Borrowing best practices to reduce human errors and outages

In a world that is always on, in which speed of service is expected and memory capacity is taken for granted, the “cost” of outages is rapidly rising for data center providers. According to the Uptime Institute’s Abnormal Incidents Reports database, fully 70% of reported outages are directly attributable to human errors. Other sectors, notable process industries, have faced this same issue. This paper by ABB explores best practices and standards from related industry sectors that can be translated to data centers for decreasing human errors and preventing unplanned outages.

Among other things, it explains the important role of UPS in this context:

„Another aspect of special interest for data centers is energy efficiency. The UPS system is heart of the data center’s power system, a critical insurance policy against power disruptions. Now, many data centers are operating their UPS in “eco mode,” in which a bypass connects the incoming AC main power to the outgoing AC without incurring the losses associated with AC-DC conversions. Doing so raises UPS efficiencies from the 95-97 percent range up to 99 percent. That might not seem like a large improvement, but even small energy savings can become significant in dollar terms as facilities grow.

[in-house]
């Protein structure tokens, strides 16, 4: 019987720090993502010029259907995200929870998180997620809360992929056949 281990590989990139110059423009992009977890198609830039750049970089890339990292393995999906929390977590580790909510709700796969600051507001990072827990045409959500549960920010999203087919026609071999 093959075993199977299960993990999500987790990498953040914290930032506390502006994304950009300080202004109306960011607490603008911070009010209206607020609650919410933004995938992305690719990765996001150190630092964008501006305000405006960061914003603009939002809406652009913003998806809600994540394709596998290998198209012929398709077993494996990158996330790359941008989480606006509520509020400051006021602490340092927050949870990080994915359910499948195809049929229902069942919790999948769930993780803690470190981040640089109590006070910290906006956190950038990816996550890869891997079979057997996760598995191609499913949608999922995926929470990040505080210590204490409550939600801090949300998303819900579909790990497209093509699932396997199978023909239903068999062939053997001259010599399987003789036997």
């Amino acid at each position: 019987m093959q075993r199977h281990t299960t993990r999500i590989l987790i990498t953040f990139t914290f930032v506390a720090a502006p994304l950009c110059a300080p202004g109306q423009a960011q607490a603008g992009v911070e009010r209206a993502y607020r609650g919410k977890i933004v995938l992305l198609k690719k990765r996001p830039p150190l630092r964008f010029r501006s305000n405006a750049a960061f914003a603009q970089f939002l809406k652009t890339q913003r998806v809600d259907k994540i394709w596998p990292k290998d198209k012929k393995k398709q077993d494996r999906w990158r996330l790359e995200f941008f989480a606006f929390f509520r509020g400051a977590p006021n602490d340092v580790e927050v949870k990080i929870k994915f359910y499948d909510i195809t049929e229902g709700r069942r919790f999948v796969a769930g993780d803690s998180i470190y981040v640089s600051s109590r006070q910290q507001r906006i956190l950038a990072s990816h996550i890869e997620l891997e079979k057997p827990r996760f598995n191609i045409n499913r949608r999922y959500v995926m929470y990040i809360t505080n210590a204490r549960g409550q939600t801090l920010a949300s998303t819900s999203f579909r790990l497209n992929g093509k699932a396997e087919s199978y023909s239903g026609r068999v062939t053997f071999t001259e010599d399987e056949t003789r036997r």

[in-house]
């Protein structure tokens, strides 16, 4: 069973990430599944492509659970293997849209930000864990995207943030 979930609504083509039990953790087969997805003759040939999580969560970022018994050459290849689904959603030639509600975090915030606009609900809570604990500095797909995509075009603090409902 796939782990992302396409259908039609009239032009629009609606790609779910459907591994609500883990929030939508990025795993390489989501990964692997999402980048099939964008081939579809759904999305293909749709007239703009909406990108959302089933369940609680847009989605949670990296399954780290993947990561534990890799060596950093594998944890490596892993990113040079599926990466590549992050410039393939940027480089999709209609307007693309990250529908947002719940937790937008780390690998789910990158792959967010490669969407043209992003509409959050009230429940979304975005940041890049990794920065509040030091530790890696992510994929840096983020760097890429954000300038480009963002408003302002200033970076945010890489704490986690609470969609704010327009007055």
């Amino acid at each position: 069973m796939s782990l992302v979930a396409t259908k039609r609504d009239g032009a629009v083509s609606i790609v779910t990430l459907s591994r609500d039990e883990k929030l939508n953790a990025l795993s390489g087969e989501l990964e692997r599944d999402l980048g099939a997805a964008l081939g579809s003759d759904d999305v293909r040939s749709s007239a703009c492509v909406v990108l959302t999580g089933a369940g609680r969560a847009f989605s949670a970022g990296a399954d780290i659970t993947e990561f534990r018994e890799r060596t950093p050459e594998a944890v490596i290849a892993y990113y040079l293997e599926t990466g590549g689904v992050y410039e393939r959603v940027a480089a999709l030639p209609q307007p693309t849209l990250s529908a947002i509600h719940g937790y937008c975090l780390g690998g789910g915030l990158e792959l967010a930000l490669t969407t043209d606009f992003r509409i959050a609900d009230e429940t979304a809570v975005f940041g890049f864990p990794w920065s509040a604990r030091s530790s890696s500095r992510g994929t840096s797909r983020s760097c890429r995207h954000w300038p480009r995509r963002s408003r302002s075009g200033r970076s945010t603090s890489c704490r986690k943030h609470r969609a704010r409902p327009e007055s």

UPS architecture is also undergoing change. Modular designs now enable data centers to easily scale up their UPS as needed while eliminating single points of failure with the use of parallel feeds. Modular systems also reduce the chance for human error thanks to simplified maintenance that does not require the entire system to be taken offline. Because of these benefits, modular UPS will likely become a best practice, especially for larger data centers and those experiencing rapid growth.“

Read and download the paper here»

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